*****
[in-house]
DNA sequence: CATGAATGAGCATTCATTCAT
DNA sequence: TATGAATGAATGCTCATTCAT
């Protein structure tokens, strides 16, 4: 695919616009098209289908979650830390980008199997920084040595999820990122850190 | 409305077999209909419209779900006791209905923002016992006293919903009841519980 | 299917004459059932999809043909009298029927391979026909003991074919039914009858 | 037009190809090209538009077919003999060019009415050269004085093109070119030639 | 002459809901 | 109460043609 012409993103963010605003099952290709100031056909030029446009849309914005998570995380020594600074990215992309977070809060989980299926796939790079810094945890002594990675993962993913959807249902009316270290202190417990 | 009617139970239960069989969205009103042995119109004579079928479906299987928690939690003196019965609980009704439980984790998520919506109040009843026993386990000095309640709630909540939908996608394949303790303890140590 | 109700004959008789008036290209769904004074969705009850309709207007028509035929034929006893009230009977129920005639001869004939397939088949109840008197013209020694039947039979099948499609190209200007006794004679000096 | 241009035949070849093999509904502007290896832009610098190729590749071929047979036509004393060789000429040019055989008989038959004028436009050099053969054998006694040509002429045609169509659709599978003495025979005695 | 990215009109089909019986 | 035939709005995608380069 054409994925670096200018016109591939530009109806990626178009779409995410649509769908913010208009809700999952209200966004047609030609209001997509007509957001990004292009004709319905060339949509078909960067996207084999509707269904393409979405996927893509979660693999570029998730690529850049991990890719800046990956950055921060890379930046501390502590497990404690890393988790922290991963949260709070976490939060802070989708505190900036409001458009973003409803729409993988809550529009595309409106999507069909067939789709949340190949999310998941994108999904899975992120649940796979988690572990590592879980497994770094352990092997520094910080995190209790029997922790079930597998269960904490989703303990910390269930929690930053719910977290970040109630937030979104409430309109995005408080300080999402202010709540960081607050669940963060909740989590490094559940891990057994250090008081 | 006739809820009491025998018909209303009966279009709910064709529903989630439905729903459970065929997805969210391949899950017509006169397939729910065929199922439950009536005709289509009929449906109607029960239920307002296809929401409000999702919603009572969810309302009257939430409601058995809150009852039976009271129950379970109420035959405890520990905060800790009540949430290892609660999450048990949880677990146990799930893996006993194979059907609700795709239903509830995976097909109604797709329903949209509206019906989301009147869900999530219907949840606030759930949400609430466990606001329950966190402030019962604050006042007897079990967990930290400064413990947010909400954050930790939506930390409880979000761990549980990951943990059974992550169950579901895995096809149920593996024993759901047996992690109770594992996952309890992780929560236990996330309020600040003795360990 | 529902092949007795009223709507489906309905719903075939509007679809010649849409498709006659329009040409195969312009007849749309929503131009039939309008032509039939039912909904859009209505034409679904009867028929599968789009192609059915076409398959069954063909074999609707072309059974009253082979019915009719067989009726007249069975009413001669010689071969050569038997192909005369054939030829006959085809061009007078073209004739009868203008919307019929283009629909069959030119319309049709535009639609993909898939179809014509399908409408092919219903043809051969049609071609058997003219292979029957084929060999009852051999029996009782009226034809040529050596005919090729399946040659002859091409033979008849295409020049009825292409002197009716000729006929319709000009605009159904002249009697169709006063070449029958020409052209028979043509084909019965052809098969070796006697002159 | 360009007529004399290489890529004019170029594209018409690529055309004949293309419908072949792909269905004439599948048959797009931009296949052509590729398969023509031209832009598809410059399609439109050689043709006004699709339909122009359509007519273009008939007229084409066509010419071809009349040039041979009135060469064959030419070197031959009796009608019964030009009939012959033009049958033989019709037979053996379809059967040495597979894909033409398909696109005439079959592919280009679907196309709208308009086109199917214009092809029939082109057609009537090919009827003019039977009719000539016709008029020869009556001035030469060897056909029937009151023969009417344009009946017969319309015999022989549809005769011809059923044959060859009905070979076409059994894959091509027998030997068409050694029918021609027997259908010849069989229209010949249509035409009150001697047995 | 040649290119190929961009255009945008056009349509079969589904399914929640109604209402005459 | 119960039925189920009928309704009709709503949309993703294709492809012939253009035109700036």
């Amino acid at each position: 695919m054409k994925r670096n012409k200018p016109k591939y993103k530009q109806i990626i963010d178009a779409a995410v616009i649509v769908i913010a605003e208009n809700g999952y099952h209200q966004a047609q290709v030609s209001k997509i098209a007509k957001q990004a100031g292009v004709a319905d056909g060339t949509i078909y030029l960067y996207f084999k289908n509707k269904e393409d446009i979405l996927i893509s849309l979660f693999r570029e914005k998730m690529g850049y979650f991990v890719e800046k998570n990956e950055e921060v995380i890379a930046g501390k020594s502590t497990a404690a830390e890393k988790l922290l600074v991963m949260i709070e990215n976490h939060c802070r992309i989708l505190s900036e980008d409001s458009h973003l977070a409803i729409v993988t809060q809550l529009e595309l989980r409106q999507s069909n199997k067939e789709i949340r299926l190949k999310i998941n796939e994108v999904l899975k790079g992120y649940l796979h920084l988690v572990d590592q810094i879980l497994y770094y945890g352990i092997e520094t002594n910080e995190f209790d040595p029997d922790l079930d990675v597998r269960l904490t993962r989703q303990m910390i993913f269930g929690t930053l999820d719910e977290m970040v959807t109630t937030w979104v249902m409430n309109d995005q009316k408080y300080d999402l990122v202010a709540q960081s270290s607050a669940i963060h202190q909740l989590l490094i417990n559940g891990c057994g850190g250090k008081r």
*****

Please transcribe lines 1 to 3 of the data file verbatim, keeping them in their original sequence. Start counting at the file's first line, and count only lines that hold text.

[in-house]
DNA sequence: CATGAATGAGCATTCATTCAT
DNA sequence: TATGAATGAATGCTCATTCAT